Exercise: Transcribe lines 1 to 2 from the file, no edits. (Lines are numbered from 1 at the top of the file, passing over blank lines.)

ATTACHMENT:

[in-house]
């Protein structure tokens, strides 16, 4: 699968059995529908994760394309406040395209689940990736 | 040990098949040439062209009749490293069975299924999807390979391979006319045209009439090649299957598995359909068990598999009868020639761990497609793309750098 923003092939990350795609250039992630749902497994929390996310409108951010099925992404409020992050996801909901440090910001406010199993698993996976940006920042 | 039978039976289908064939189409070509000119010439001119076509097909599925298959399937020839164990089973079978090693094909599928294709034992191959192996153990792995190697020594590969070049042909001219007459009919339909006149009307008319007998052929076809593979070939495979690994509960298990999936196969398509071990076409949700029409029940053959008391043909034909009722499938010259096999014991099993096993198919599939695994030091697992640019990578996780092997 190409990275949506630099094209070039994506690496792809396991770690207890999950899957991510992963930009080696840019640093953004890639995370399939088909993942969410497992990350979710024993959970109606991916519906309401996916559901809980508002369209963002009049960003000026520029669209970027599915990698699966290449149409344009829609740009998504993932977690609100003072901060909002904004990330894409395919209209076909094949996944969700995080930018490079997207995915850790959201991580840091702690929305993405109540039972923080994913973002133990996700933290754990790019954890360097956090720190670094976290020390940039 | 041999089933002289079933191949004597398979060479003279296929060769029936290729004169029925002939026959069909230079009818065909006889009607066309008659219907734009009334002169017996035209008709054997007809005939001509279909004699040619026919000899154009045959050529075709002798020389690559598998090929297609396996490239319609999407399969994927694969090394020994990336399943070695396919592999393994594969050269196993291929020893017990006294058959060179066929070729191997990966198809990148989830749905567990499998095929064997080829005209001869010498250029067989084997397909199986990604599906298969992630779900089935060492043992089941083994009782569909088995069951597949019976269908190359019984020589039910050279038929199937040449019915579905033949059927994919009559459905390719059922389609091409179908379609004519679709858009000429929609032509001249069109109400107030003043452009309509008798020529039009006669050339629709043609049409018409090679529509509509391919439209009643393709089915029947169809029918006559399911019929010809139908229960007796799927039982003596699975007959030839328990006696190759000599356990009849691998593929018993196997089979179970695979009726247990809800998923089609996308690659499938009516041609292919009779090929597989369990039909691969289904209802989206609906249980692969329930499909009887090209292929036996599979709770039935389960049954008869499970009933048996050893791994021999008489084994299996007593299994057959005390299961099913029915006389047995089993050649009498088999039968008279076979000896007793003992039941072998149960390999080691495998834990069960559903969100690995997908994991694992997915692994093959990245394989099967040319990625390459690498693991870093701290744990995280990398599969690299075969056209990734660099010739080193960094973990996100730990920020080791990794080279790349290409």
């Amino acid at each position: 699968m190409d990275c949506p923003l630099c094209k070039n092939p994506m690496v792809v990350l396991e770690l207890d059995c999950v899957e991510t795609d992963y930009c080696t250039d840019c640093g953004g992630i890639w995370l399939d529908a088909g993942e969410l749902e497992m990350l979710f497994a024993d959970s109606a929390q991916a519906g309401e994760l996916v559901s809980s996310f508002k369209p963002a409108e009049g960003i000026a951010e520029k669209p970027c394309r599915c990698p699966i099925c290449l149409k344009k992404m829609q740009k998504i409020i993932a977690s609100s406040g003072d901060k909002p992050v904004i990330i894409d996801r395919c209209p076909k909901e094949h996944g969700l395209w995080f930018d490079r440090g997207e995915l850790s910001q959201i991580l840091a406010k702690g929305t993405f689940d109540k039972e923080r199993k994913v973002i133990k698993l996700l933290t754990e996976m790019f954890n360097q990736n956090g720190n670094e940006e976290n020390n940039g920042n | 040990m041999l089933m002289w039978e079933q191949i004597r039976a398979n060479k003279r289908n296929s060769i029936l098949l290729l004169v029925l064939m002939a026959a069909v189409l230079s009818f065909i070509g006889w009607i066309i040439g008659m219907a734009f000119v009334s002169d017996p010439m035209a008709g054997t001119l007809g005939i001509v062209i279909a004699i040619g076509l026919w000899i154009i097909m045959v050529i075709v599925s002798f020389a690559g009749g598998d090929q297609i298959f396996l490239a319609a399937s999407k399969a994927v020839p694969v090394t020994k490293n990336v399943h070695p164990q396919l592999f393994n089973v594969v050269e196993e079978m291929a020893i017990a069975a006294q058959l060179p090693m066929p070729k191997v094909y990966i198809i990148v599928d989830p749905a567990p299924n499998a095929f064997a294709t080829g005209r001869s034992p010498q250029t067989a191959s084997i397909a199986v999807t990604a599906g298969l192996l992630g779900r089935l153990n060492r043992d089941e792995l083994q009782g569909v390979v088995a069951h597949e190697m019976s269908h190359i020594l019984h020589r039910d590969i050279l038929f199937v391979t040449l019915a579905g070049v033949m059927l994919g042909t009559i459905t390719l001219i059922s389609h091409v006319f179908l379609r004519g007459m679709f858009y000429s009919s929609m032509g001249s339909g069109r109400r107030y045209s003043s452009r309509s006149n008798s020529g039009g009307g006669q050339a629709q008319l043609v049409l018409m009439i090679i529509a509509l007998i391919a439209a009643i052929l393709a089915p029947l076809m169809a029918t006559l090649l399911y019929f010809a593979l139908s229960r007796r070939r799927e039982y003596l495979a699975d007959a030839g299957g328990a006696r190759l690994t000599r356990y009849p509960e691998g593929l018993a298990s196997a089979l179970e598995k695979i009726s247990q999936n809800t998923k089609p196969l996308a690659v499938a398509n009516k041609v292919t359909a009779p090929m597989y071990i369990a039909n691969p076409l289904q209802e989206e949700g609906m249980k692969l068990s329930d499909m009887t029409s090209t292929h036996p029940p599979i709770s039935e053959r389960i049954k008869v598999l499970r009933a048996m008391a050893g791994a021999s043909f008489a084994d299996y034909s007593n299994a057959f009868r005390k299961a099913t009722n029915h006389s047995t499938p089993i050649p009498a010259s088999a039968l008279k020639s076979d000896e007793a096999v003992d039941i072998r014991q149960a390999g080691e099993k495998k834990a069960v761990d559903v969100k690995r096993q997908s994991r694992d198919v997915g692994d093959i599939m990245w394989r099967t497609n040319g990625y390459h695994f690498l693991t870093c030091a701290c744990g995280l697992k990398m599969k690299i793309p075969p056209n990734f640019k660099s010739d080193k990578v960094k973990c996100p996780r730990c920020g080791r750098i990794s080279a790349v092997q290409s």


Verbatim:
[in-house]
């Protein structure tokens, strides 16, 4: 699968059995529908994760394309406040395209689940990736 | 040990098949040439062209009749490293069975299924999807390979391979006319045209009439090649299957598995359909068990598999009868020639761990497609793309750098 923003092939990350795609250039992630749902497994929390996310409108951010099925992404409020992050996801909901440090910001406010199993698993996976940006920042 | 039978039976289908064939189409070509000119010439001119076509097909599925298959399937020839164990089973079978090693094909599928294709034992191959192996153990792995190697020594590969070049042909001219007459009919339909006149009307008319007998052929076809593979070939495979690994509960298990999936196969398509071990076409949700029409029940053959008391043909034909009722499938010259096999014991099993096993198919599939695994030091697992640019990578996780092997 190409990275949506630099094209070039994506690496792809396991770690207890999950899957991510992963930009080696840019640093953004890639995370399939088909993942969410497992990350979710024993959970109606991916519906309401996916559901809980508002369209963002009049960003000026520029669209970027599915990698699966290449149409344009829609740009998504993932977690609100003072901060909002904004990330894409395919209209076909094949996944969700995080930018490079997207995915850790959201991580840091702690929305993405109540039972923080994913973002133990996700933290754990790019954890360097956090720190670094976290020390940039 | 041999089933002289079933191949004597398979060479003279296929060769029936290729004169029925002939026959069909230079009818065909006889009607066309008659219907734009009334002169017996035209008709054997007809005939001509279909004699040619026919000899154009045959050529075709002798020389690559598998090929297609396996490239319609999407399969994927694969090394020994990336399943070695396919592999393994594969050269196993291929020893017990006294058959060179066929070729191997990966198809990148989830749905567990499998095929064997080829005209001869010498250029067989084997397909199986990604599906298969992630779900089935060492043992089941083994009782569909088995069951597949019976269908190359019984020589039910050279038929199937040449019915579905033949059927994919009559459905390719059922389609091409179908379609004519679709858009000429929609032509001249069109109400107030003043452009309509008798020529039009006669050339629709043609049409018409090679529509509509391919439209009643393709089915029947169809029918006559399911019929010809139908229960007796799927039982003596699975007959030839328990006696190759000599356990009849691998593929018993196997089979179970695979009726247990809800998923089609996308690659499938009516041609292919009779090929597989369990039909691969289904209802989206609906249980692969329930499909009887090209292929036996599979709770039935389960049954008869499970009933048996050893791994021999008489084994299996007593299994057959005390299961099913029915006389047995089993050649009498088999039968008279076979000896007793003992039941072998149960390999080691495998834990069960559903969100690995997908994991694992997915692994093959990245394989099967040319990625390459690498693991870093701290744990995280990398599969690299075969056209990734660099010739080193960094973990996100730990920020080791990794080279790349290409």